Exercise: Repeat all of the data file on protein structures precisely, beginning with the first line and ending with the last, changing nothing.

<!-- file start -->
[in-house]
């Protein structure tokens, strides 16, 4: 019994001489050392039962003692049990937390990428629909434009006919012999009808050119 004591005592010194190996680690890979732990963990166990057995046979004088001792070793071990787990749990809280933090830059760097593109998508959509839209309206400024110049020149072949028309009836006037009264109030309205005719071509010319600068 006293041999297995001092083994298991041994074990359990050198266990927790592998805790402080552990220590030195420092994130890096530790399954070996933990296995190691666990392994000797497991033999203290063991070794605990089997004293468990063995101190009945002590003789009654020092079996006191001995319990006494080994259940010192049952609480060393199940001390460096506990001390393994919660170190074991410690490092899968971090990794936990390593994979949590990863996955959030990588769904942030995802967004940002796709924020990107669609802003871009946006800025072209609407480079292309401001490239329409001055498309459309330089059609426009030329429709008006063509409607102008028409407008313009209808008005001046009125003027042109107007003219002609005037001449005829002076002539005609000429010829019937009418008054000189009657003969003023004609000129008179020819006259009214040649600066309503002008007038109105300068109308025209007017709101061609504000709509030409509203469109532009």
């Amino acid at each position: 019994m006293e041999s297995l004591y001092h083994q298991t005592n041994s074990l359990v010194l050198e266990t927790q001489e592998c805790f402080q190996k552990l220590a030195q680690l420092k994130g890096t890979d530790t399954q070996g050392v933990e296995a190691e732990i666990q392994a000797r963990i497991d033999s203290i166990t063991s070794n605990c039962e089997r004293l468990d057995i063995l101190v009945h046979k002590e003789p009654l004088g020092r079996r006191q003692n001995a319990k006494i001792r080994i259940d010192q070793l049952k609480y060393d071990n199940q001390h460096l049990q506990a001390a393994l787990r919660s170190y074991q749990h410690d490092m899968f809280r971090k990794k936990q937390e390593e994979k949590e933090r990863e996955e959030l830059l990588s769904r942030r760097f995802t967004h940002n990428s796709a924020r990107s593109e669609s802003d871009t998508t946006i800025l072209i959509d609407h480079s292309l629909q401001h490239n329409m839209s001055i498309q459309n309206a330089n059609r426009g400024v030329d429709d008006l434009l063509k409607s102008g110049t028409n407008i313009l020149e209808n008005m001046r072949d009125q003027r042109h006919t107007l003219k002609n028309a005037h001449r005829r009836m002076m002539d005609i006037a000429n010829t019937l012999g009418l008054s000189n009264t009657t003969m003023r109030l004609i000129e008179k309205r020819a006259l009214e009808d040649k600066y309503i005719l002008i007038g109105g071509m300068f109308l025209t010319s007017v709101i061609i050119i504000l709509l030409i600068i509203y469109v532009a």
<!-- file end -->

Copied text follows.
[in-house]
């Protein structure tokens, strides 16, 4: 019994001489050392039962003692049990937390990428629909434009006919012999009808050119 004591005592010194190996680690890979732990963990166990057995046979004088001792070793071990787990749990809280933090830059760097593109998508959509839209309206400024110049020149072949028309009836006037009264109030309205005719071509010319600068 006293041999297995001092083994298991041994074990359990050198266990927790592998805790402080552990220590030195420092994130890096530790399954070996933990296995190691666990392994000797497991033999203290063991070794605990089997004293468990063995101190009945002590003789009654020092079996006191001995319990006494080994259940010192049952609480060393199940001390460096506990001390393994919660170190074991410690490092899968971090990794936990390593994979949590990863996955959030990588769904942030995802967004940002796709924020990107669609802003871009946006800025072209609407480079292309401001490239329409001055498309459309330089059609426009030329429709008006063509409607102008028409407008313009209808008005001046009125003027042109107007003219002609005037001449005829002076002539005609000429010829019937009418008054000189009657003969003023004609000129008179020819006259009214040649600066309503002008007038109105300068109308025209007017709101061609504000709509030409509203469109532009």
């Amino acid at each position: 019994m006293e041999s297995l004591y001092h083994q298991t005592n041994s074990l359990v010194l050198e266990t927790q001489e592998c805790f402080q190996k552990l220590a030195q680690l420092k994130g890096t890979d530790t399954q070996g050392v933990e296995a190691e732990i666990q392994a000797r963990i497991d033999s203290i166990t063991s070794n605990c039962e089997r004293l468990d057995i063995l101190v009945h046979k002590e003789p009654l004088g020092r079996r006191q003692n001995a319990k006494i001792r080994i259940d010192q070793l049952k609480y060393d071990n199940q001390h460096l049990q506990a001390a393994l787990r919660s170190y074991q749990h410690d490092m899968f809280r971090k990794k936990q937390e390593e994979k949590e933090r990863e996955e959030l830059l990588s769904r942030r760097f995802t967004h940002n990428s796709a924020r990107s593109e669609s802003d871009t998508t946006i800025l072209i959509d609407h480079s292309l629909q401001h490239n329409m839209s001055i498309q459309n309206a330089n059609r426009g400024v030329d429709d008006l434009l063509k409607s102008g110049t028409n407008i313009l020149e209808n008005m001046r072949d009125q003027r042109h006919t107007l003219k002609n028309a005037h001449r005829r009836m002076m002539d005609i006037a000429n010829t019937l012999g009418l008054s000189n009264t009657t003969m003023r109030l004609i000129e008179k309205r020819a006259l009214e009808d040649k600066y309503i005719l002008i007038g109105g071509m300068f109308l025209t010319s007017v709101i061609i050119i504000l709509l030409i600068i509203y469109v532009a």